Film makers came to East Yorkshire to make an adaptation of the best-known novel of one of its favourite daughters. Steve McLarence considers South Riding and Winifred Holtby
The veteran politician Shirley Williams has left a vivid description of the woman she called Auntie Winifred.
"Tall, slim, with hair the colour of harvest wheat and eyes of piercing blue," is how she remembered her, writing in a newspaper in 1999. "In appearance a modern Viking."
Auntie Winifred was Winifred Holtby, the East Riding-born author who died cruelly young – just 37 years old – in 1935.
That "modern Viking" gazes – a very keen gaze, very direct – from a portrait hung in the superb new Hull History Centre. Beneath it is a cabinet of maps of the city and its region, opposite shelves stacked with Yorkshire parish registers.
It's an apt setting for an author whose best-known novel, South Riding, is rooted, despite its name, in the East Riding and is cleverly (though perhaps unpromisingly) structured around the workings of local government.
Finished just a month before Holtby's death from kidney disease, it was aimed at the general reader, who might pick it up at a lending library or station bookstall, and it has never been out of print since it was published in 1936. And it's suddenly topical, thanks to a new 75th anniversary BBC TV adaptation which has been filmed across Yorkshire and will be screened shortly.
At first glance, South Riding is a Wolds update of Jane Eyre. It shows a young woman falling for a charismatic landowner whose wife has been consigned to a mental hospital.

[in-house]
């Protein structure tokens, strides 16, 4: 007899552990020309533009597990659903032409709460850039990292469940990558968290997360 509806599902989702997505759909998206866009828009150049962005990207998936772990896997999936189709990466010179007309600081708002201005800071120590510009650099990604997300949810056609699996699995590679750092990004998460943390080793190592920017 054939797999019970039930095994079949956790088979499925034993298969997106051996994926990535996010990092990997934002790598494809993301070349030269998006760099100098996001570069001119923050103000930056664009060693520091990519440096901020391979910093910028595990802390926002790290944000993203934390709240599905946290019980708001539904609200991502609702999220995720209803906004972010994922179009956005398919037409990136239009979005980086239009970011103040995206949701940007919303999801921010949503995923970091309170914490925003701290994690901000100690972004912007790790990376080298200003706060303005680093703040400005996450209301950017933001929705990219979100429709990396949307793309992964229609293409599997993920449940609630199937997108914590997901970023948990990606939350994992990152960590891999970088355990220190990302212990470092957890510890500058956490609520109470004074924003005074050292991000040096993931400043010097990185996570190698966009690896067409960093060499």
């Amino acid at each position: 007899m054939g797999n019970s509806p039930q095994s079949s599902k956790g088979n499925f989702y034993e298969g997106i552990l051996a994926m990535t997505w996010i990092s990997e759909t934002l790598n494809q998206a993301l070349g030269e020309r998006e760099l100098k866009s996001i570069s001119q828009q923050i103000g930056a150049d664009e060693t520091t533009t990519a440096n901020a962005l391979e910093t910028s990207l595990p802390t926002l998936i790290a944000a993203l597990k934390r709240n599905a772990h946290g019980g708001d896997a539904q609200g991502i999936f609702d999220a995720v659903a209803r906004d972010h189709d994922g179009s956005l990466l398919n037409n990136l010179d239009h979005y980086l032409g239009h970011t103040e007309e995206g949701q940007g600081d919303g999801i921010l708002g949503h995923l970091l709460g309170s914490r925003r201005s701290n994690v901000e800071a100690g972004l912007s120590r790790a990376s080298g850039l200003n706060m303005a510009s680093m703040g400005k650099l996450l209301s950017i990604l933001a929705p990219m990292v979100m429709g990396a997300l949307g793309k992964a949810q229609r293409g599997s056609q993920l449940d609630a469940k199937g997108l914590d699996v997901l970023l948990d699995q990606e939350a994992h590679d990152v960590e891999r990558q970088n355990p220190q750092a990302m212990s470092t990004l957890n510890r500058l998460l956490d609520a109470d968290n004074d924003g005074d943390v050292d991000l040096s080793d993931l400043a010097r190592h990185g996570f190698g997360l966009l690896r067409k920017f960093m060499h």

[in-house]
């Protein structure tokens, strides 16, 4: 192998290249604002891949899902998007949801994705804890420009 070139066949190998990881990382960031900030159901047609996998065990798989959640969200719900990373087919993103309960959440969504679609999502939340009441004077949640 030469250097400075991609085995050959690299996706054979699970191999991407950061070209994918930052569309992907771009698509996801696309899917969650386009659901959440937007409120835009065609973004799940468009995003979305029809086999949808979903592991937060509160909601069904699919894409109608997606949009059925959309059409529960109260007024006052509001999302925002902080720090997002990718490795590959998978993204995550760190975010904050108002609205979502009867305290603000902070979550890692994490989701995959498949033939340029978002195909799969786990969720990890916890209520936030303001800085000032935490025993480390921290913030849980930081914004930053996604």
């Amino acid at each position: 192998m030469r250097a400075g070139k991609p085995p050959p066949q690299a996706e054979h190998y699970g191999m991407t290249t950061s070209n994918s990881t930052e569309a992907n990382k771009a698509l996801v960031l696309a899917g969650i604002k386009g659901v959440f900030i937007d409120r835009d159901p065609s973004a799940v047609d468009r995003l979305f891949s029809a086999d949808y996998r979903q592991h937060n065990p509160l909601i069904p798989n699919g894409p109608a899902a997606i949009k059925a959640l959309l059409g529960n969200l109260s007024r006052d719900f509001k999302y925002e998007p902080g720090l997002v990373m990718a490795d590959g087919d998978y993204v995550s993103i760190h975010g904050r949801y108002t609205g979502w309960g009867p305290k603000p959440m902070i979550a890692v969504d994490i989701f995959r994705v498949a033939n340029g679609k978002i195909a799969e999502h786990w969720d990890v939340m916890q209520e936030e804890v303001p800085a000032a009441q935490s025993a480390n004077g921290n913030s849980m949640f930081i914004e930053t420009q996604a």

It inspired a 1938 film, starring Ralph Richardson which tacked on the sort of happy ending which its target readers might have expected but didn't originally get.
And there was a much-praised 1970s TV dramatisation by Stan Barstow, whose West Riding background must have given an interesting dimension to the book's East Riding preoccupations.
Holtby wrote much of it in Withernsea, described in an introduction to a 1960s edition as a "tiny bleak watering-place of the poor". She subtitled it An English Landscape, but for all its loosely disguised towns and villages, the landscape is, as we'll see, more political than geographical.
The novel's manuscript is one of the treasures at the History Centre, which combines Hull's local history and university archives.
It has the world's biggest collection of Holtby memorabilia, luring scholars and enthusiasts with some 10,000 items including articles, photographs and more than 2,000 letters between the author and Shirley Williams's mother, the feminist writer Vera Brittain.
Holtby and Brittain met in 1919 at Oxford University and remained devoted friends. And it's Brittain's portrait of Holtby in her celebrated book Testament of Friendship that has, until recently, tended to define posterity's vision of Holtby as a self-effacing woman, playing second fiddle to her more flamboyant friend.
That's disputed by many Holtby experts, including Dr Lisa Regan from Hull University. "She was a very strong woman who made friends very easily," she says. "People were attracted to her bubbly, vivacious personality."
Holtby appointed Vera Brittain as her literary executor. "There were files and files and files, all in considerable confusion," Brittain wrote.
Between 1946 and 1965 she donated the collection, bit by bit, to Hull Central Library, where Holtby had researched the background to South Riding.
"Brittain would send crates up on the train," says David Smith, Hull's senior local studies librarian. "There were letters saying 'Send the crates back for refilling'."
One of the crates contained the unexpected item which Mr Smith is gently lifting out of a storage box. He unwraps a swathe of tissue paper and unfolds the tablecloth which Holtby was embroidering when she died. When the library acquired it, her needles were still tucked into it.
It's a poignantly domestic survival from a life busy with writing and travel. "It surprises me that when her time was so precious – rattling round on trains, writing articles, racing against time to finish South Riding – that she found time to do this tablecloth," says Lisa Regan, who has recently edited A Woman in Her Time, a collection of essays about Holtby.